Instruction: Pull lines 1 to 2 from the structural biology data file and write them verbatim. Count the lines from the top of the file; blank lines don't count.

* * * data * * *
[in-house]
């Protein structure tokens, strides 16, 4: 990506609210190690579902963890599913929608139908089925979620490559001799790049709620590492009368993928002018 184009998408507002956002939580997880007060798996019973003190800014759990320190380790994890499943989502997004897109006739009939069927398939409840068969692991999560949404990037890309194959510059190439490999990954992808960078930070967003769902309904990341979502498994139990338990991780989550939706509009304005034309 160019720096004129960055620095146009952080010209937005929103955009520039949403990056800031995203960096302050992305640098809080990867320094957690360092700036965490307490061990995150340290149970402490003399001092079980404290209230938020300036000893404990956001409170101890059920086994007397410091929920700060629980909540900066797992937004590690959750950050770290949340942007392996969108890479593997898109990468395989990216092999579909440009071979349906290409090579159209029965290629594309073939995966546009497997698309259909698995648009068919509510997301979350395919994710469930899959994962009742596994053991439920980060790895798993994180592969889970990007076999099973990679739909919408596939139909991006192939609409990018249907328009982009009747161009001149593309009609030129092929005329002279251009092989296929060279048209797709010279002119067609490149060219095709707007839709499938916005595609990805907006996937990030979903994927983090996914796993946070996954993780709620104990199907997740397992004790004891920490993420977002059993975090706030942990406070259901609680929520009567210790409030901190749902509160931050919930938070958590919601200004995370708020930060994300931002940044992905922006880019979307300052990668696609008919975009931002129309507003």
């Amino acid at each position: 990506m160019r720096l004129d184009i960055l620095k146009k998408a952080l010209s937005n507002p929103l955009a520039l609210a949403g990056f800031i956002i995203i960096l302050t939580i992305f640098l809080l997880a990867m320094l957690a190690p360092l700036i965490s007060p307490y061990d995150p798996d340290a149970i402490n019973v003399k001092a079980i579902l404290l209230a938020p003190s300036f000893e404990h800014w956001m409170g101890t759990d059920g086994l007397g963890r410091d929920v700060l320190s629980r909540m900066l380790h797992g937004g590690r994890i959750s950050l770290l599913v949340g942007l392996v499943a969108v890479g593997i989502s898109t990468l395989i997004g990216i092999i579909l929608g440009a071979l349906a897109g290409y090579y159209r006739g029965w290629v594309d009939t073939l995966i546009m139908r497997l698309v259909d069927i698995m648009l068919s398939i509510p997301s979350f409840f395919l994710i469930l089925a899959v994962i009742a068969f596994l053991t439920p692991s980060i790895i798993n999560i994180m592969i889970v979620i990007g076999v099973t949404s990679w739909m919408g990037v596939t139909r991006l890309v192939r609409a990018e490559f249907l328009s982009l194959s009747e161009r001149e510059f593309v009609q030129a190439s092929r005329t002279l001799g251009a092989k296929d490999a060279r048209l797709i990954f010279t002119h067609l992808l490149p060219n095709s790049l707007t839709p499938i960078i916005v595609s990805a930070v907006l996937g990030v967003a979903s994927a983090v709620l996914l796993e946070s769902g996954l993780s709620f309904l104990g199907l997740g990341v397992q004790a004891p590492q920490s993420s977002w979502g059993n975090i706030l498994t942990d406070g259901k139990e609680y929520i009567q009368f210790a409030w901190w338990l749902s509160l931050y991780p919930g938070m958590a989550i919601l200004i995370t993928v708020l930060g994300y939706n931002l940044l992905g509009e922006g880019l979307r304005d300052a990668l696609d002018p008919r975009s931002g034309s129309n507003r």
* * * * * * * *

[in-house]
């Protein structure tokens, strides 16, 4: 990506609210190690579902963890599913929608139908089925979620490559001799790049709620590492009368993928002018 184009998408507002956002939580997880007060798996019973003190800014759990320190380790994890499943989502997004897109006739009939069927398939409840068969692991999560949404990037890309194959510059190439490999990954992808960078930070967003769902309904990341979502498994139990338990991780989550939706509009304005034309 160019720096004129960055620095146009952080010209937005929103955009520039949403990056800031995203960096302050992305640098809080990867320094957690360092700036965490307490061990995150340290149970402490003399001092079980404290209230938020300036000893404990956001409170101890059920086994007397410091929920700060629980909540900066797992937004590690959750950050770290949340942007392996969108890479593997898109990468395989990216092999579909440009071979349906290409090579159209029965290629594309073939995966546009497997698309259909698995648009068919509510997301979350395919994710469930899959994962009742596994053991439920980060790895798993994180592969889970990007076999099973990679739909919408596939139909991006192939609409990018249907328009982009009747161009001149593309009609030129092929005329002279251009092989296929060279048209797709010279002119067609490149060219095709707007839709499938916005595609990805907006996937990030979903994927983090996914796993946070996954993780709620104990199907997740397992004790004891920490993420977002059993975090706030942990406070259901609680929520009567210790409030901190749902509160931050919930938070958590919601200004995370708020930060994300931002940044992905922006880019979307300052990668696609008919975009931002129309507003």